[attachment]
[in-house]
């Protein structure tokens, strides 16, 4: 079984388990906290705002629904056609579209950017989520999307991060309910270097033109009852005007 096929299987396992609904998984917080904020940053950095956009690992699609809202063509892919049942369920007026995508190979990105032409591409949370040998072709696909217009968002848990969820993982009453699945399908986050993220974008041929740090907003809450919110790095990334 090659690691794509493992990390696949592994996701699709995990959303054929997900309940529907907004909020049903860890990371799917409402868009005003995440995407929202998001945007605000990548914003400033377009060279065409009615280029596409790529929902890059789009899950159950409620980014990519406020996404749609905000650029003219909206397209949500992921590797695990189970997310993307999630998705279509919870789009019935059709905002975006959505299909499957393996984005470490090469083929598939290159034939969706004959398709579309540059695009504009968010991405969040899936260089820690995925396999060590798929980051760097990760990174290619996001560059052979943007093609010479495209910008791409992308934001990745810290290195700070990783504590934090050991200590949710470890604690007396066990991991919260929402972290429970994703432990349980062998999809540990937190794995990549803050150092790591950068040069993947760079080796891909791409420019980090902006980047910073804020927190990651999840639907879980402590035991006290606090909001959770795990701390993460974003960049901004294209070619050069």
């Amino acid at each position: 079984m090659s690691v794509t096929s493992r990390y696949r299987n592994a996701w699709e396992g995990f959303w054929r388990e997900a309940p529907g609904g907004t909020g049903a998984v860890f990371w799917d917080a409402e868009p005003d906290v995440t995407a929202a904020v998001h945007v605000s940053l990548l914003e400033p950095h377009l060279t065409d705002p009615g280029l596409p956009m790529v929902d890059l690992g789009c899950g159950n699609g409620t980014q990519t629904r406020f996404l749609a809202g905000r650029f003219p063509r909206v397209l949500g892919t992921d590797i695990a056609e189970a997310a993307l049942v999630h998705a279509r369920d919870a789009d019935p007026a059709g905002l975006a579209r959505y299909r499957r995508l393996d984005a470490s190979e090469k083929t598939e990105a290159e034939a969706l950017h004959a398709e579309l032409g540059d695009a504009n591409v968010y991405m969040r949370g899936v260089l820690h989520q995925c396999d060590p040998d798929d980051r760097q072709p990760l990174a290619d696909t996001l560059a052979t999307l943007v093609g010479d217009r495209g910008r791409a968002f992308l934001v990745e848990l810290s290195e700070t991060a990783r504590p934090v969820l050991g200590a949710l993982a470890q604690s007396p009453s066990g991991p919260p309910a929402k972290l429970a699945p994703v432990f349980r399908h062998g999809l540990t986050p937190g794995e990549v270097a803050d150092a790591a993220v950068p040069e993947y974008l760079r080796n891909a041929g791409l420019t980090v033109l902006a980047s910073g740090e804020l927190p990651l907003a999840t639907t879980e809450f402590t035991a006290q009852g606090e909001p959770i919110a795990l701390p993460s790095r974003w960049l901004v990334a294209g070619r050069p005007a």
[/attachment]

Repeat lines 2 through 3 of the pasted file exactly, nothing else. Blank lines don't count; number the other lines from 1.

């Protein structure tokens, strides 16, 4: 079984388990906290705002629904056609579209950017989520999307991060309910270097033109009852005007 096929299987396992609904998984917080904020940053950095956009690992699609809202063509892919049942369920007026995508190979990105032409591409949370040998072709696909217009968002848990969820993982009453699945399908986050993220974008041929740090907003809450919110790095990334 090659690691794509493992990390696949592994996701699709995990959303054929997900309940529907907004909020049903860890990371799917409402868009005003995440995407929202998001945007605000990548914003400033377009060279065409009615280029596409790529929902890059789009899950159950409620980014990519406020996404749609905000650029003219909206397209949500992921590797695990189970997310993307999630998705279509919870789009019935059709905002975006959505299909499957393996984005470490090469083929598939290159034939969706004959398709579309540059695009504009968010991405969040899936260089820690995925396999060590798929980051760097990760990174290619996001560059052979943007093609010479495209910008791409992308934001990745810290290195700070990783504590934090050991200590949710470890604690007396066990991991919260929402972290429970994703432990349980062998999809540990937190794995990549803050150092790591950068040069993947760079080796891909791409420019980090902006980047910073804020927190990651999840639907879980402590035991006290606090909001959770795990701390993460974003960049901004294209070619050069």
């Amino acid at each position: 079984m090659s690691v794509t096929s493992r990390y696949r299987n592994a996701w699709e396992g995990f959303w054929r388990e997900a309940p529907g609904g907004t909020g049903a998984v860890f990371w799917d917080a409402e868009p005003d906290v995440t995407a929202a904020v998001h945007v605000s940053l990548l914003e400033p950095h377009l060279t065409d705002p009615g280029l596409p956009m790529v929902d890059l690992g789009c899950g159950n699609g409620t980014q990519t629904r406020f996404l749609a809202g905000r650029f003219p063509r909206v397209l949500g892919t992921d590797i695990a056609e189970a997310a993307l049942v999630h998705a279509r369920d919870a789009d019935p007026a059709g905002l975006a579209r959505y299909r499957r995508l393996d984005a470490s190979e090469k083929t598939e990105a290159e034939a969706l950017h004959a398709e579309l032409g540059d695009a504009n591409v968010y991405m969040r949370g899936v260089l820690h989520q995925c396999d060590p040998d798929d980051r760097q072709p990760l990174a290619d696909t996001l560059a052979t999307l943007v093609g010479d217009r495209g910008r791409a968002f992308l934001v990745e848990l810290s290195e700070t991060a990783r504590p934090v969820l050991g200590a949710l993982a470890q604690s007396p009453s066990g991991p919260p309910a929402k972290l429970a699945p994703v432990f349980r399908h062998g999809l540990t986050p937190g794995e990549v270097a803050d150092a790591a993220v950068p040069e993947y974008l760079r080796n891909a041929g791409l420019t980090v033109l902006a980047s910073g740090e804020l927190p990651l907003a999840t639907t879980e809450f402590t035991a006290q009852g606090e909001p959770i919110a795990l701390p993460s790095r974003w960049l901004v990334a294209g070619r050069p005007a």